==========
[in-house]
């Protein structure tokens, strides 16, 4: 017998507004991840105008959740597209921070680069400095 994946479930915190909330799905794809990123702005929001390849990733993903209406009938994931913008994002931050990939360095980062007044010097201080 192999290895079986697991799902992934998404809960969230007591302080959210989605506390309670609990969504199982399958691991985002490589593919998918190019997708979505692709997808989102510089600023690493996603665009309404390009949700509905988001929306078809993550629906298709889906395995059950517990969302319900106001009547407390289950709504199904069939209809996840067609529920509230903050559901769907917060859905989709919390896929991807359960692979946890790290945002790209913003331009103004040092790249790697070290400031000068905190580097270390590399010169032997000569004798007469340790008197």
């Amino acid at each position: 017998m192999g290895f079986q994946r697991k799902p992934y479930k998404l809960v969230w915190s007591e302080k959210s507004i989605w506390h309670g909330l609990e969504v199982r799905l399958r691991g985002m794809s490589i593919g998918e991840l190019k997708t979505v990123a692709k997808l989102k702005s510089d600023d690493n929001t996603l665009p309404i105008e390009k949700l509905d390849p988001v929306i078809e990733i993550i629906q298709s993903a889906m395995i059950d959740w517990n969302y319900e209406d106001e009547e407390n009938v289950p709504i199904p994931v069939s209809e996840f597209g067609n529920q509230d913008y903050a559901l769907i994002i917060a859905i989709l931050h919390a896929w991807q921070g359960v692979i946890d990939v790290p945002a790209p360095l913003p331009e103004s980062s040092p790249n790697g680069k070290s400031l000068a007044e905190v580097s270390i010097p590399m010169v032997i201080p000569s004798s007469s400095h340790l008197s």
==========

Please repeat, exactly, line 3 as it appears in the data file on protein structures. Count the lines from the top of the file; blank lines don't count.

């Amino acid at each position: 017998m192999g290895f079986q994946r697991k799902p992934y479930k998404l809960v969230w915190s007591e302080k959210s507004i989605w506390h309670g909330l609990e969504v199982r799905l399958r691991g985002m794809s490589i593919g998918e991840l190019k997708t979505v990123a692709k997808l989102k702005s510089d600023d690493n929001t996603l665009p309404i105008e390009k949700l509905d390849p988001v929306i078809e990733i993550i629906q298709s993903a889906m395995i059950d959740w517990n969302y319900e209406d106001e009547e407390n009938v289950p709504i199904p994931v069939s209809e996840f597209g067609n529920q509230d913008y903050a559901l769907i994002i917060a859905i989709l931050h919390a896929w991807q921070g359960v692979i946890d990939v790290p945002a790209p360095l913003p331009e103004s980062s040092p790249n790697g680069k070290s400031l000068a007044e905190v580097s270390i010097p590399m010169v032997i201080p000569s004798s007469s400095h340790l008197s």